4 Tips For Getting Document Signoff

Getting your documents signed off is an important task in any software project. However, this may take time for some people to do. Learn some tips for getting them signed off in this article.

1. You Don’t Need To Print & Sign Documents

Years ago, to get a document signed off, you needed to print the document and get someone to physically sign it. I remember printing a version of a document and carrying it around the office, even to different floors, to get the right people to put their signature to it. This is why they call it signoff – because it used to be a physical signature.

This was not only a hassle, it wasn’t complete, as there was always someone who worked in a different office. This meant we either had to wait until they arrived in our office, or ask for acceptance over email.

These days, printing and signing documents to get acceptance is no longer needed. There are better ways to get it done. It also saves paper, because you don’t need to print the document to get it signed.

2. Use Email Receipts For Document Signoff

I mentioned earlier that we sometimes used an email as a form of acceptance for those people who worked in a different office. Since those days, it seems email acceptance has become the normal method of getting a document signed off.

The process goes something like this:

  1. Determine who you need to sign off on the document, such as your manager.
  2. Send an email to these people, asking for an email response saying they accept the document, or with any changes.
  3. Make changes if required and repeat from step 2
  4. Attach email responses of acceptance into the document

Getting an email from someone is easier than printing and getting the document signed by them. There are a few advantages of getting an email acceptance:

  • You have a record of it in your emails
  • It’s easier for people who are in different offices
  • It saves time

When you get the emails back from people saying that they accept, it’s a good idea to attach those emails into your document as proof for those who are reading it.

3. Ask For A Deadline

The main problem with asking for an email acceptance of your document is that it can be easily ignored. People can see the email and decide to read it later. This can mean that you never get your document signed off, and you can’t progress.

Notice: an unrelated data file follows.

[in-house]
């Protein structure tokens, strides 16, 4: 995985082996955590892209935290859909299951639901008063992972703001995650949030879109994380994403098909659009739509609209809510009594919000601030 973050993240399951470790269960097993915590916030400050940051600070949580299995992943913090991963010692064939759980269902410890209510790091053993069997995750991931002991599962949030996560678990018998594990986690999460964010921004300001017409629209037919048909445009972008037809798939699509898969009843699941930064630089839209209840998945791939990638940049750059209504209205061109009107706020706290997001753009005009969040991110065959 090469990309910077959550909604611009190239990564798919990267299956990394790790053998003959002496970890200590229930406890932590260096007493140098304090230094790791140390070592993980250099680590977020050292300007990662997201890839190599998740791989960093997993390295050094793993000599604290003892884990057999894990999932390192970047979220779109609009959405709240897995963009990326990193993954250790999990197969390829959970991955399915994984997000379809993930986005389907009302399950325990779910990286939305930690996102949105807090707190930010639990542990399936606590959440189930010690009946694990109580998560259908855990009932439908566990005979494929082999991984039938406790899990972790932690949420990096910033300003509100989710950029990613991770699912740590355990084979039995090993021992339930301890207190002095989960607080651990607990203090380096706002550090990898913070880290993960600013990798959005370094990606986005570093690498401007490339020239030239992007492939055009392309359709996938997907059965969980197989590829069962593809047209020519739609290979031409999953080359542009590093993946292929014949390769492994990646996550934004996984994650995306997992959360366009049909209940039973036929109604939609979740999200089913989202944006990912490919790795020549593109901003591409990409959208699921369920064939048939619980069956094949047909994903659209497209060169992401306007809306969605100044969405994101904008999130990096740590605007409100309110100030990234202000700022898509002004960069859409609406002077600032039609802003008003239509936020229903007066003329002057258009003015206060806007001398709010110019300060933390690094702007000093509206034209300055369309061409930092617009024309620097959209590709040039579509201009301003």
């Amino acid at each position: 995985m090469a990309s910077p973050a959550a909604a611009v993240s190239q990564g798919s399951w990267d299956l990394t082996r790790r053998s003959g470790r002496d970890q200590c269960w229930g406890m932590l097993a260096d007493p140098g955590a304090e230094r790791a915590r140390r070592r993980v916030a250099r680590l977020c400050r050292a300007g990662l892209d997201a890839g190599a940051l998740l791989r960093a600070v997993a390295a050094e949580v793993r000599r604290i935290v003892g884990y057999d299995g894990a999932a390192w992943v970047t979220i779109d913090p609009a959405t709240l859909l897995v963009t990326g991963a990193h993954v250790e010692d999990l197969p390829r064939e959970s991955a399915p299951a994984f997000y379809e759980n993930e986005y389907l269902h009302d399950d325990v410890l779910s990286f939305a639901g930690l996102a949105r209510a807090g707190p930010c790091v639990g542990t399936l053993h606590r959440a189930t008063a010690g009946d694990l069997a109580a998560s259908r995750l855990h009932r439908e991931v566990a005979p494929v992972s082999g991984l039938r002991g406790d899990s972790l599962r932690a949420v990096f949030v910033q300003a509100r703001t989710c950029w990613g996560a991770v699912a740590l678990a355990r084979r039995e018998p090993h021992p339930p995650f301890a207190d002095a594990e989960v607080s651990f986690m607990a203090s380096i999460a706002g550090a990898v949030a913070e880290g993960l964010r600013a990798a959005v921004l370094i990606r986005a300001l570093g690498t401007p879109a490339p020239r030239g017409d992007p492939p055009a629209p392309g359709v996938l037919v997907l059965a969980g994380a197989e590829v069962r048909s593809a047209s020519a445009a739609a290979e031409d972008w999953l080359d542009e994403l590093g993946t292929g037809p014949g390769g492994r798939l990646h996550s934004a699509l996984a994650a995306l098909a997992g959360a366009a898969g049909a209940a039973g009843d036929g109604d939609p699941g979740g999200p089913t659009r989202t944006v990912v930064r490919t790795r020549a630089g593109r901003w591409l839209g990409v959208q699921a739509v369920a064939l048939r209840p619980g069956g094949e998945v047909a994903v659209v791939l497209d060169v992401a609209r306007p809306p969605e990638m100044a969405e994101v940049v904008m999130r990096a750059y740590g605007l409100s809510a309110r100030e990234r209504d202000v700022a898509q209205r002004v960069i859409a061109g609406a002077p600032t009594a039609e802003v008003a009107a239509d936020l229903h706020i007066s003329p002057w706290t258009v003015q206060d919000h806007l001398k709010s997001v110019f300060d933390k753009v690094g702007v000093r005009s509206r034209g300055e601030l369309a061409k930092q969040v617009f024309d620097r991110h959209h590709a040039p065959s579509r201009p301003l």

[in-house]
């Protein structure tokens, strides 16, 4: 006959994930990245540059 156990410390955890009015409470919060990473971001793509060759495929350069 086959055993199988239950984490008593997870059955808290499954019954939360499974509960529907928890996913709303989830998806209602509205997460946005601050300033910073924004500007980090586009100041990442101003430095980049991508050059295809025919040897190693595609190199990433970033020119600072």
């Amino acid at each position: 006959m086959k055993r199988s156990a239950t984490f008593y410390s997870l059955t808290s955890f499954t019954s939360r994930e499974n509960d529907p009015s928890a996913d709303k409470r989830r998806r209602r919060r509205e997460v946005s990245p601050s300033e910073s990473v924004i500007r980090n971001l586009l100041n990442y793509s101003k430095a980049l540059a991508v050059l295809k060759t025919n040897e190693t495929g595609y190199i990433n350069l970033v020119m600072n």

You can get around this problem by asking for a deadline. Giving people a time limit on when they need to respond will help you get emails back for the document.

Make sure it’s a realistic timeframe though. Depending on the size of the document and the type, anywhere from two days to two weeks is usually enough.

Choose a deadline and put this in the email. Add it to the email by asking for a response or feedback by that date, such as “Please provide acceptance or feedback by Friday, 2nd September”.

This gives people a deadline to give you a response, and also indicates to them when you need it by, so they can plan accordingly.

4. Explain Why You Need Signoff

Sometimes, people aren’t sure why you’re asking for signoff. I’ve heard people ask me why I need signoff if I’ve been talking to the right people the whole time, and that the document should just “be right”.

To help get your document signed off, it’s a good idea to mention why you’re asking for it, for those who aren’t sure. Reasons you can mention include:

  • To ensure that what has been documented is correct
  • To ensure that everybody knows what is being done
  • To ensure that any mistakes are caught earlier in the project

It’s better to get any issues with the document sorted out now, rather than later in the project, as it’s cheaper and faster to do it now. Getting everybody to agree also makes it easier as everyone knows what you’re talking about.

Having a good-quality document is also easier to get signoff, as people will be able to read and understand it much easier.